The greatest association between performance in the tests and green space came from the amount of green space in the schools the children attended.

In other words, if a child lives in an area with little green space, but attends a school with lots of green space, the child is likely to still perform well in the tests.

This can be attributed to the fact that children spend a huge part of their daily active time at school.

TREES AND NATURE IMPROVE OUR SHORT TERM MEMORY

This might sound surprising, but spending time near forests, trees and nature can also help you improve your memory, and there are scientific studies to prove this.

In one such study, researchers from the University of Michigan, led by Marc G. Berman wanted to test the effect of interactions with natural versus urban environments on cognitive function. The subjects in the study were 38 students from the University of Michigan.

In the study, the participants were first asked to take part in a 35 minute task that involved repeating a list of random numbers to the researchers in reverse order.

The aim of this task was to immerse the participants in a cognitively demanding task that required them to rely on their short term memory.

After performing the task for 35 minutes, the participants were then asked to take a 50 – 55 minute walk near the campus.

Before going out for the walk, they were divided into two randomly selected groups. One group went for a walk at the Ann Arbor Arboretum, while the other group was required to take a walk along Huron Street in downtown Ann Arbor.

The routes for the walks were predefined to ensure that each participant walked a total of 2.8 miles.

They were issued with a map showing the route to follow, and all of them were tracked using GPS devices to ensure that they stuck to their specified routes.

After the walk, the participants were asked to once again repeat the 35 minute task of repeating a list of random numbers to the researchers in reverse order.

A week after the experiment, the participants came back again and repeated the whole procedure, starting with the reverse-order task, going for a walk, and then repeating the reverse-order task.

This time round, however, the participants who previously went on a walk in the park walked in downtown Ann Arbor, while those who had previously walked in the streets took a walk in the park.

Following the experiment, the researchers found that after taking a walk amongst the trees in Ann Arbor Arboretum, the participants showed close to 20% improvement in performance in the reverse-order task.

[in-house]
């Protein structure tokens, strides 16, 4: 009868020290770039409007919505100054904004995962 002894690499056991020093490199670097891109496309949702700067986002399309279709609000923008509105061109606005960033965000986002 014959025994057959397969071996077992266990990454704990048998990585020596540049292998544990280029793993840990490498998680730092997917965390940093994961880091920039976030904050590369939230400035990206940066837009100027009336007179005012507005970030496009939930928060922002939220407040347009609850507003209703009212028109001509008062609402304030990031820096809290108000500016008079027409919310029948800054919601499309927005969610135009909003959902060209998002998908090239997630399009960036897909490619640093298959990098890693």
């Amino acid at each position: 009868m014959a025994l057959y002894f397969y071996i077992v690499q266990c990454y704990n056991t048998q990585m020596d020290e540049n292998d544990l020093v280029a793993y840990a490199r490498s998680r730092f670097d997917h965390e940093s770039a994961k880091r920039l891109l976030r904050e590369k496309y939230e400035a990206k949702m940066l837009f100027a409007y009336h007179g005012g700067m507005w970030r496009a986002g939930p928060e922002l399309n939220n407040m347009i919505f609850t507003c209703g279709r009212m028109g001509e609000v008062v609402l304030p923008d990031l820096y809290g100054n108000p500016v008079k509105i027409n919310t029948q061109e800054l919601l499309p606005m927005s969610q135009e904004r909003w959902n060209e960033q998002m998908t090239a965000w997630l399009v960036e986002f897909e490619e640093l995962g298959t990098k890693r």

However, there was no improvement among those who went on a walk along Huron Street in downtown Ann Arbor.

A few weeks later, the experiment was repeated. This time round, however, instead of being allowed to go out for a walk, the participants were asked to stare at some pictures without leaving the lab.

One group was shown pictures of urban landscapes, while the other group was shown pictures of natural scenery. After looking at the pictures for a while, the participants were asked to redo the reverse-order task.

Once again, the participants who looked at pictures of nature demonstrated improved performance when asked to redo the test.

While the performance improvements were not as high as for those who actually went for a walk in nature, they nevertheless performed better than those who looked at pictures of buildings and roads.

The results of this experiment are proof that spending time in nature, or even looking at pictures of nature, can help improve your short term memory.

The findings also echo those of another research by Rita Berto, who also found out that looking at pictures of natural environments helped improve cognitive function.

WRAPPING UP

All the studies discussed above are proof that trees, forests, and green spaces are good for your mental health, with the key benefits being a lower chance of suffering from stress, anxiety, and depression, improving your short term memory and cognitive function, and boosting brain development and cognitive skills in your children.

Yet, besides the “green therapy” there is a worldwide trend to pay attention to mental health using mHealth apps. Thus, this is important to combine a healthy lifestyle with HealthTech. This is a good idea to take a look at healthcare app development as a path to provide new cool values to healthy lifestyle fans.

Therefore, if you feel like life is becoming too stressful for you, or if you are currently house hunting, consider finding a place that is close to a forest.

However, if that proves to be difficult, at least try and find a place with a public park or other urban green space in close proximity. Your amygdala, and your general mental health will thank you for it.

Why living near forests can benefit your mental health